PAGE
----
The structural issues that private equity deals may raise, and that these three cases highlight, can be mitigated several ways. A pre-agreement market check is a safer way to proceed than just relying on a post-agreement market check. Similarly, it is important to explore, and perhaps solicit, potential strategic buyers. Finally, in performing either a pre-agreement or a post-agreement market check, it is important to treat all bidders fairly.
With the onset of the credit crunch, the fear of having an acquisition snatched away by topping bids waned. Instead, targets watched nervously while many acquirers looked for ways to re-price or terminate merger agreements. A remorseful acquirer’s weapon of choice is often the material adverse change clause (a “MAC clause”), which may allow an acquirer to terminate a merger if there has been a material adverse change in the target’s business. Although MAC clauses are hotly negotiated, they necessarily have some residual ambiguity and flexibility as to what exact circumstances trigger them. As a result, MAC clauses are fertile ground for litigation. Several cases concerning enforcement and interpretation of MAC clauses were filed in the second half of 2007. Some have settled, and none of these cases has resulted in a judicial decision on the merits. For now, it remains a truism that the Delaware courts have never found a material adverse change sufficient to allow an acquirer to walk away from a merger agreement under a MAC clause. But in all probability, this does not demonstrate that a material adverse change can never trigger a MAC clause.
As deals soured, targets scoured merger agreements to see what remedies they had against recalcitrant acquirers threatening to walk. Could the acquirer walk away from a deal and simply pay nothing or just the termination fee? Or could the target force the acquirer to perform under the merger agreement and go forward with the acquisition? United Rentals (Dec. 21, 2007) showed that the court will be reluctant to order specific performance of a merger unless the merger agreement clearly provides that specific performance is the exact remedy the parties intended. In addition, to the extent that the written words of the merger agreement are ambiguous on this issue, the evidence supporting specific performance must be clear and convincing. In United Rentals, private equity behemoth Cerberus wanted to walk away from its $7 billion dollar acquisition of United Rentals, Inc., an equipment rental company. Cerberus maintained it could do this by paying the $100 million termination fee. United Rentals argued that the merger agreement provided it with the remedy of specific performance. The court found that the merger agreement was ambiguous on this issue and that the parole evidence was more supportive of Cerberus. Significantly, the court held that deal counsel for United Rentals had deliberately left the specific performance issue ambiguous during negotiations concerning the merger agreement.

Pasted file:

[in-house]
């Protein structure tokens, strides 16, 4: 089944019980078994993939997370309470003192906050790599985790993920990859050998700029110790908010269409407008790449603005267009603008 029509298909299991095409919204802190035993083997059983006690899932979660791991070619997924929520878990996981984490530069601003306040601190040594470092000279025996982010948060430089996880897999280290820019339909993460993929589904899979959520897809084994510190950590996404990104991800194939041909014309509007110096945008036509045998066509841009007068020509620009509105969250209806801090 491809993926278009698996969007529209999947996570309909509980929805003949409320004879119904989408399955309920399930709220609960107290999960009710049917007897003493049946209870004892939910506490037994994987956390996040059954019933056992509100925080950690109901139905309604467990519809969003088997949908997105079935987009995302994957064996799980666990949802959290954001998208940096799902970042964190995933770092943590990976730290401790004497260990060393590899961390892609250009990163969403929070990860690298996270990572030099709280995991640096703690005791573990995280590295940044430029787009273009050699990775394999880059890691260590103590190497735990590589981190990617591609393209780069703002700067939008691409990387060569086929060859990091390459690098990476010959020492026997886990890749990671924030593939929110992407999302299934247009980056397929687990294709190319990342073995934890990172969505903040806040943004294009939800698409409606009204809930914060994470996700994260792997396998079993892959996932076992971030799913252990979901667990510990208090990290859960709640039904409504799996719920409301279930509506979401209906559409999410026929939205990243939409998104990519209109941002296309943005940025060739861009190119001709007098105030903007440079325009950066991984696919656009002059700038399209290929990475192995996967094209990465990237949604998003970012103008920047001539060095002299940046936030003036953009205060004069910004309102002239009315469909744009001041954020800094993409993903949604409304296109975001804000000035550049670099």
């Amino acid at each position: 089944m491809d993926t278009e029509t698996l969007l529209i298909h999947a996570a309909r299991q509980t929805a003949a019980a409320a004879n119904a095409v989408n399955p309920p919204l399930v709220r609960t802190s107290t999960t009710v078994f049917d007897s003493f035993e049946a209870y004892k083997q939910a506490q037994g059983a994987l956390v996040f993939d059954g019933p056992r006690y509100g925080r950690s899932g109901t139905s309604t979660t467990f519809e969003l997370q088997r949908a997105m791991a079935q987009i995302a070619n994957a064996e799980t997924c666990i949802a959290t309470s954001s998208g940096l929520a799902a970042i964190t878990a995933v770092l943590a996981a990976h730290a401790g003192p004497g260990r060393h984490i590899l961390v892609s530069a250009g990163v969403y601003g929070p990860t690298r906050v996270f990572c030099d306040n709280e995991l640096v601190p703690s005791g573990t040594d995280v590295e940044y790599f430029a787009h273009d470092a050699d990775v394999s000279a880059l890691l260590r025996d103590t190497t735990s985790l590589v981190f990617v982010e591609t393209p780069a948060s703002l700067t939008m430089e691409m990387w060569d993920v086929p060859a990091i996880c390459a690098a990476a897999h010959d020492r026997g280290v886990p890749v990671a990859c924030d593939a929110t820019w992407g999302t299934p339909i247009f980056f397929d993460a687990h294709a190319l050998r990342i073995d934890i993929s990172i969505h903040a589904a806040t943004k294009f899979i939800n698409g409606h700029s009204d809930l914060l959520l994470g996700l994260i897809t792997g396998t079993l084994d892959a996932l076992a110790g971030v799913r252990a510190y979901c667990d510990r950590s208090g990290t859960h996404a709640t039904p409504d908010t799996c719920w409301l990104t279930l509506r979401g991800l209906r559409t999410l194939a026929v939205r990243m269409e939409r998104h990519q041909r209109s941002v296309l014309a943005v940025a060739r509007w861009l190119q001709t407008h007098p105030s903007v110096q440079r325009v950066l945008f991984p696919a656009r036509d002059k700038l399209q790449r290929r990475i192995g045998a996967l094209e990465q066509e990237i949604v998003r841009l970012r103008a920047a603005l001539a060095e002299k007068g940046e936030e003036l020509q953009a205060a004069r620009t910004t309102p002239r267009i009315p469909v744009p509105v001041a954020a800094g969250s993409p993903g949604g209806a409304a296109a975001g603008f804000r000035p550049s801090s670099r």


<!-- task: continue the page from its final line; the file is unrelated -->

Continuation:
Deal certainty was a major issue both before and after the credit crunch, albeit for different reasons. No matter what direction the economy is moving, much can change between the date the merger agreement is signed and the date the merger is completed. The Court of Chancery’s decisions in 2007 suggest that merger agreements must be negotiated to withstand both the frothy times of boom and the leaner times that inevitably follow.
Rolin P. Bissell is a partner in the Corporate Counseling and Litigation Section of the Wilmington, Delaware law firm of Young Conaway Stargatt & Taylor, LLP and focuses on representing companies, boards and stockholders in M&A, director and officer liability, and other corporation law litigation. He represented parties in several of the cases discussed above. The views expressed in the article are the personal views of Mr. Bissell and may not reflect the views of Young Conaway Stargatt & Taylor, LLP, other of its lawyers, or its clients.